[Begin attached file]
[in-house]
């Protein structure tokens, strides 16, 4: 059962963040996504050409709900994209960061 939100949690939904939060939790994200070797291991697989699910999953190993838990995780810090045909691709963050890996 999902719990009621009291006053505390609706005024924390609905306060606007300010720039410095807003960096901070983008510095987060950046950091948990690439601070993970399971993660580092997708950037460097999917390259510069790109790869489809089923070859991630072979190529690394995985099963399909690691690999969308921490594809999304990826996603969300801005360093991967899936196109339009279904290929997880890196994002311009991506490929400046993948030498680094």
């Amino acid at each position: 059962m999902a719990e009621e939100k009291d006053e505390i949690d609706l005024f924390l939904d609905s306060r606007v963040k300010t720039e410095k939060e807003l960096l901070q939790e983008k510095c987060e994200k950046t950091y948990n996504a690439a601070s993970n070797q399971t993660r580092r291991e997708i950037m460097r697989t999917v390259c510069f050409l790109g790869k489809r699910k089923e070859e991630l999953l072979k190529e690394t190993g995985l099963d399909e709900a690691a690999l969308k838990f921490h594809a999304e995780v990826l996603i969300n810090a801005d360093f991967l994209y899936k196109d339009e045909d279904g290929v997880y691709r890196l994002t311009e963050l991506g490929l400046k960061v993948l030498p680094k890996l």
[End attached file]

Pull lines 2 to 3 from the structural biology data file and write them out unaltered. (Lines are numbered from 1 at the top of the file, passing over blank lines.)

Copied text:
């Protein structure tokens, strides 16, 4: 059962963040996504050409709900994209960061 939100949690939904939060939790994200070797291991697989699910999953190993838990995780810090045909691709963050890996 999902719990009621009291006053505390609706005024924390609905306060606007300010720039410095807003960096901070983008510095987060950046950091948990690439601070993970399971993660580092997708950037460097999917390259510069790109790869489809089923070859991630072979190529690394995985099963399909690691690999969308921490594809999304990826996603969300801005360093991967899936196109339009279904290929997880890196994002311009991506490929400046993948030498680094």
């Amino acid at each position: 059962m999902a719990e009621e939100k009291d006053e505390i949690d609706l005024f924390l939904d609905s306060r606007v963040k300010t720039e410095k939060e807003l960096l901070q939790e983008k510095c987060e994200k950046t950091y948990n996504a690439a601070s993970n070797q399971t993660r580092r291991e997708i950037m460097r697989t999917v390259c510069f050409l790109g790869k489809r699910k089923e070859e991630l999953l072979k190529e690394t190993g995985l099963d399909e709900a690691a690999l969308k838990f921490h594809a999304e995780v990826l996603i969300n810090a801005d360093f991967l994209y899936k196109d339009e045909d279904g290929v997880y691709r890196l994002t311009e963050l991506g490929l400046k960061v993948l030498p680094k890996l």